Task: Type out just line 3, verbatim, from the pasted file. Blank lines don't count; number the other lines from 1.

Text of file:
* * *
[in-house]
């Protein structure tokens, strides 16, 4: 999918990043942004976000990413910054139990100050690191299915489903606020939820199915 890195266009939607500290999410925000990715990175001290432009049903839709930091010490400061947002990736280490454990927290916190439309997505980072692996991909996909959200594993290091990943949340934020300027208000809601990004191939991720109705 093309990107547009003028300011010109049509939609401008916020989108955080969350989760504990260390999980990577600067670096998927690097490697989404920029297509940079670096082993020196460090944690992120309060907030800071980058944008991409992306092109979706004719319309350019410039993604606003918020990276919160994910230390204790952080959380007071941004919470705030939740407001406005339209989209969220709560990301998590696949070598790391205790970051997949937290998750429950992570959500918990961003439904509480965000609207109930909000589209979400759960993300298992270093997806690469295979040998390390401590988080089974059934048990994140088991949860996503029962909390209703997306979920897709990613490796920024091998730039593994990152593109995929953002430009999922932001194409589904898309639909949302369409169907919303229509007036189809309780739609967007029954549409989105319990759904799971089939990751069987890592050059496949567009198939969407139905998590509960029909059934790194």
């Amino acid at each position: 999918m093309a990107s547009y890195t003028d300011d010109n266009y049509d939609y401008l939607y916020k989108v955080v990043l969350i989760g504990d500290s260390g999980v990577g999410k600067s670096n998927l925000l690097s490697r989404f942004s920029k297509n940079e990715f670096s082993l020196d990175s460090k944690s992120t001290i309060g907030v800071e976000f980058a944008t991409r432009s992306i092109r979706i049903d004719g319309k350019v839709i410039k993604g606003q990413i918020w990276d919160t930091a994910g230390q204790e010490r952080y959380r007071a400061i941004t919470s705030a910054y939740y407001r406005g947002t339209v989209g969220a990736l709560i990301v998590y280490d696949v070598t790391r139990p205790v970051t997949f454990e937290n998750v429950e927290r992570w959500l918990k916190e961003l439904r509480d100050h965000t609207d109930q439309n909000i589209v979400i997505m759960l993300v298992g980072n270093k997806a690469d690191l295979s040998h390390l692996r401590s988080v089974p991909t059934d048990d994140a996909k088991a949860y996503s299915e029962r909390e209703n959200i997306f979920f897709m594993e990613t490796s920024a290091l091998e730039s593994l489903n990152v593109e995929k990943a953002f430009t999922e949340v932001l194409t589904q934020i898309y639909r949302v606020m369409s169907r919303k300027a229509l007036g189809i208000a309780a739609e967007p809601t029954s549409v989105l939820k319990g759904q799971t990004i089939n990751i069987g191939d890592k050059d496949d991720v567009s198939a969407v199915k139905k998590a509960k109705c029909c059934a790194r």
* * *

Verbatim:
């Amino acid at each position: 999918m093309a990107s547009y890195t003028d300011d010109n266009y049509d939609y401008l939607y916020k989108v955080v990043l969350i989760g504990d500290s260390g999980v990577g999410k600067s670096n998927l925000l690097s490697r989404f942004s920029k297509n940079e990715f670096s082993l020196d990175s460090k944690s992120t001290i309060g907030v800071e976000f980058a944008t991409r432009s992306i092109r979706i049903d004719g319309k350019v839709i410039k993604g606003q990413i918020w990276d919160t930091a994910g230390q204790e010490r952080y959380r007071a400061i941004t919470s705030a910054y939740y407001r406005g947002t339209v989209g969220a990736l709560i990301v998590y280490d696949v070598t790391r139990p205790v970051t997949f454990e937290n998750v429950e927290r992570w959500l918990k916190e961003l439904r509480d100050h965000t609207d109930q439309n909000i589209v979400i997505m759960l993300v298992g980072n270093k997806a690469d690191l295979s040998h390390l692996r401590s988080v089974p991909t059934d048990d994140a996909k088991a949860y996503s299915e029962r909390e209703n959200i997306f979920f897709m594993e990613t490796s920024a290091l091998e730039s593994l489903n990152v593109e995929k990943a953002f430009t999922e949340v932001l194409t589904q934020i898309y639909r949302v606020m369409s169907r919303k300027a229509l007036g189809i208000a309780a739609e967007p809601t029954s549409v989105l939820k319990g759904q799971t990004i089939n990751i069987g191939d890592k050059d496949d991720v567009s198939a969407v199915k139905k998590a509960k109705c029909c059934a790194r």